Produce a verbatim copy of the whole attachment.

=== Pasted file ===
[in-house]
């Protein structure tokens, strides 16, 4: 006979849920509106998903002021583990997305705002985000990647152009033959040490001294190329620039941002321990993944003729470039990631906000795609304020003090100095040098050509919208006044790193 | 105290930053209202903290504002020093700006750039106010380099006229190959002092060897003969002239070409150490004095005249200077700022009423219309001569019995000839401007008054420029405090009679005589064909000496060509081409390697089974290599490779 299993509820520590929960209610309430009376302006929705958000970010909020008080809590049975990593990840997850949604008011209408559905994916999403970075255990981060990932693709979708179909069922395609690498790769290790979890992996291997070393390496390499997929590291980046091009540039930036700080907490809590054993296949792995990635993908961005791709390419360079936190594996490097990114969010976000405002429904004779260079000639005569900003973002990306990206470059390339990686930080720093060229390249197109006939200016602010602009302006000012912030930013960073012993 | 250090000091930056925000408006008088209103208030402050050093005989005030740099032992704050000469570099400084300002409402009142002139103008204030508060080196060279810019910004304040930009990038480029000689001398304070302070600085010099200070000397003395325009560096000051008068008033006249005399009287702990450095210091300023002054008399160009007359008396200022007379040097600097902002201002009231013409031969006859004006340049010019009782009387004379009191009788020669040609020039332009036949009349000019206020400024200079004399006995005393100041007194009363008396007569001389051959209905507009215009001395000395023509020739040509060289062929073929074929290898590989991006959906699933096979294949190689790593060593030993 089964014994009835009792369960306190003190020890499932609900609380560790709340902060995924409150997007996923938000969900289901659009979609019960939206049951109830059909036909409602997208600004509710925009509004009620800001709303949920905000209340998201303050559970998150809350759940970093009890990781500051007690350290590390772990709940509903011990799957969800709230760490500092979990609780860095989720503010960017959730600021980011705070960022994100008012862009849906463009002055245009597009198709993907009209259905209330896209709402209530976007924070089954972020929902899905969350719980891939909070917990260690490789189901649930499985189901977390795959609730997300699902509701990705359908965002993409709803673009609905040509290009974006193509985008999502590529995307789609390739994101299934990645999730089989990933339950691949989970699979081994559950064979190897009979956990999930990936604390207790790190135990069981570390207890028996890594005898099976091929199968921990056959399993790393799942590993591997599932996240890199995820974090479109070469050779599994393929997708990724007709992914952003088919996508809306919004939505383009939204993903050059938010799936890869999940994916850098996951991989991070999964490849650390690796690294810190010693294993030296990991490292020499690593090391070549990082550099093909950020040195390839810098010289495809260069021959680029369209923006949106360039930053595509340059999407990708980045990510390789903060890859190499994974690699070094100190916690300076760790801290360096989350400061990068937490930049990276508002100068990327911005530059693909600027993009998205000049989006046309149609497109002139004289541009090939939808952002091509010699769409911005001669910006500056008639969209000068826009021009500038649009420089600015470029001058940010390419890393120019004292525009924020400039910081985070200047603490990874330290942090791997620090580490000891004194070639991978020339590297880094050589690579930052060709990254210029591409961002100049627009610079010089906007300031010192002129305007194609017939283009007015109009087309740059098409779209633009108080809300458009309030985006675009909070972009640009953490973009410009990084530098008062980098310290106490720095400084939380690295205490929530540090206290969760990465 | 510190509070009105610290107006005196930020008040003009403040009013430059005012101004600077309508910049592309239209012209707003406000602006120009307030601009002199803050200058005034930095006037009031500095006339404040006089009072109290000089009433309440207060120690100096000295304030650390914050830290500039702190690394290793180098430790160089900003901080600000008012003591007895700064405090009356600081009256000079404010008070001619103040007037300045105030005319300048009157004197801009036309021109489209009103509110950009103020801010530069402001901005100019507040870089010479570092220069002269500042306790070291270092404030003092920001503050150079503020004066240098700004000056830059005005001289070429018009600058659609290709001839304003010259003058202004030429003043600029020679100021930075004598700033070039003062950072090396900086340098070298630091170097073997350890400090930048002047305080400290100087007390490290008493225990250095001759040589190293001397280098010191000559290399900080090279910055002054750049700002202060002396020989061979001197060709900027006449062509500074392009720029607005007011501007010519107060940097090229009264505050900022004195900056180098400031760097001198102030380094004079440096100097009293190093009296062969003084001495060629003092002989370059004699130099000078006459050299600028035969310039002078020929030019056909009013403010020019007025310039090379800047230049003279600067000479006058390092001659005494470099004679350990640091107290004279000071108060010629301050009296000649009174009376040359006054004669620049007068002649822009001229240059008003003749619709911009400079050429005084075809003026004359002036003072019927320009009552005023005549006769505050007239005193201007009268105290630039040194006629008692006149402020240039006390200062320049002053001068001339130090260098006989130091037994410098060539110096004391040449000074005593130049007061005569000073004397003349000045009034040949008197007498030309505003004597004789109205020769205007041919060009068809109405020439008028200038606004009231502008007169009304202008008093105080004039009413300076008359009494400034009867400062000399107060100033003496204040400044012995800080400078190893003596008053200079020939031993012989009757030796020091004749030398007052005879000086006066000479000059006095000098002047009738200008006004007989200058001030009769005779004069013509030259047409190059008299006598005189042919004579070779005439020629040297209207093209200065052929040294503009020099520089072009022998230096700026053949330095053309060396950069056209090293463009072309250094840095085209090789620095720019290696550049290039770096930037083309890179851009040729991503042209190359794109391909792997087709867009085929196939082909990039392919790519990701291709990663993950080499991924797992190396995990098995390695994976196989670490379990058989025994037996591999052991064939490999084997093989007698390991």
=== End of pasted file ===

[in-house]
């Protein structure tokens, strides 16, 4: 006979849920509106998903002021583990997305705002985000990647152009033959040490001294190329620039941002321990993944003729470039990631906000795609304020003090100095040098050509919208006044790193 | 105290930053209202903290504002020093700006750039106010380099006229190959002092060897003969002239070409150490004095005249200077700022009423219309001569019995000839401007008054420029405090009679005589064909000496060509081409390697089974290599490779 299993509820520590929960209610309430009376302006929705958000970010909020008080809590049975990593990840997850949604008011209408559905994916999403970075255990981060990932693709979708179909069922395609690498790769290790979890992996291997070393390496390499997929590291980046091009540039930036700080907490809590054993296949792995990635993908961005791709390419360079936190594996490097990114969010976000405002429904004779260079000639005569900003973002990306990206470059390339990686930080720093060229390249197109006939200016602010602009302006000012912030930013960073012993 | 250090000091930056925000408006008088209103208030402050050093005989005030740099032992704050000469570099400084300002409402009142002139103008204030508060080196060279810019910004304040930009990038480029000689001398304070302070600085010099200070000397003395325009560096000051008068008033006249005399009287702990450095210091300023002054008399160009007359008396200022007379040097600097902002201002009231013409031969006859004006340049010019009782009387004379009191009788020669040609020039332009036949009349000019206020400024200079004399006995005393100041007194009363008396007569001389051959209905507009215009001395000395023509020739040509060289062929073929074929290898590989991006959906699933096979294949190689790593060593030993 089964014994009835009792369960306190003190020890499932609900609380560790709340902060995924409150997007996923938000969900289901659009979609019960939206049951109830059909036909409602997208600004509710925009509004009620800001709303949920905000209340998201303050559970998150809350759940970093009890990781500051007690350290590390772990709940509903011990799957969800709230760490500092979990609780860095989720503010960017959730600021980011705070960022994100008012862009849906463009002055245009597009198709993907009209259905209330896209709402209530976007924070089954972020929902899905969350719980891939909070917990260690490789189901649930499985189901977390795959609730997300699902509701990705359908965002993409709803673009609905040509290009974006193509985008999502590529995307789609390739994101299934990645999730089989990933339950691949989970699979081994559950064979190897009979956990999930990936604390207790790190135990069981570390207890028996890594005898099976091929199968921990056959399993790393799942590993591997599932996240890199995820974090479109070469050779599994393929997708990724007709992914952003088919996508809306919004939505383009939204993903050059938010799936890869999940994916850098996951991989991070999964490849650390690796690294810190010693294993030296990991490292020499690593090391070549990082550099093909950020040195390839810098010289495809260069021959680029369209923006949106360039930053595509340059999407990708980045990510390789903060890859190499994974690699070094100190916690300076760790801290360096989350400061990068937490930049990276508002100068990327911005530059693909600027993009998205000049989006046309149609497109002139004289541009090939939808952002091509010699769409911005001669910006500056008639969209000068826009021009500038649009420089600015470029001058940010390419890393120019004292525009924020400039910081985070200047603490990874330290942090791997620090580490000891004194070639991978020339590297880094050589690579930052060709990254210029591409961002100049627009610079010089906007300031010192002129305007194609017939283009007015109009087309740059098409779209633009108080809300458009309030985006675009909070972009640009953490973009410009990084530098008062980098310290106490720095400084939380690295205490929530540090206290969760990465 | 510190509070009105610290107006005196930020008040003009403040009013430059005012101004600077309508910049592309239209012209707003406000602006120009307030601009002199803050200058005034930095006037009031500095006339404040006089009072109290000089009433309440207060120690100096000295304030650390914050830290500039702190690394290793180098430790160089900003901080600000008012003591007895700064405090009356600081009256000079404010008070001619103040007037300045105030005319300048009157004197801009036309021109489209009103509110950009103020801010530069402001901005100019507040870089010479570092220069002269500042306790070291270092404030003092920001503050150079503020004066240098700004000056830059005005001289070429018009600058659609290709001839304003010259003058202004030429003043600029020679100021930075004598700033070039003062950072090396900086340098070298630091170097073997350890400090930048002047305080400290100087007390490290008493225990250095001759040589190293001397280098010191000559290399900080090279910055002054750049700002202060002396020989061979001197060709900027006449062509500074392009720029607005007011501007010519107060940097090229009264505050900022004195900056180098400031760097001198102030380094004079440096100097009293190093009296062969003084001495060629003092002989370059004699130099000078006459050299600028035969310039002078020929030019056909009013403010020019007025310039090379800047230049003279600067000479006058390092001659005494470099004679350990640091107290004279000071108060010629301050009296000649009174009376040359006054004669620049007068002649822009001229240059008003003749619709911009400079050429005084075809003026004359002036003072019927320009009552005023005549006769505050007239005193201007009268105290630039040194006629008692006149402020240039006390200062320049002053001068001339130090260098006989130091037994410098060539110096004391040449000074005593130049007061005569000073004397003349000045009034040949008197007498030309505003004597004789109205020769205007041919060009068809109405020439008028200038606004009231502008007169009304202008008093105080004039009413300076008359009494400034009867400062000399107060100033003496204040400044012995800080400078190893003596008053200079020939031993012989009757030796020091004749030398007052005879000086006066000479000059006095000098002047009738200008006004007989200058001030009769005779004069013509030259047409190059008299006598005189042919004579070779005439020629040297209207093209200065052929040294503009020099520089072009022998230096700026053949330095053309060396950069056209090293463009072309250094840095085209090789620095720019290696550049290039770096930037083309890179851009040729991503042209190359794109391909792997087709867009085929196939082909990039392919790519990701291709990663993950080499991924797992190396995990098995390695994976196989670490379990058989025994037996591999052991064939490999084997093989007698390991």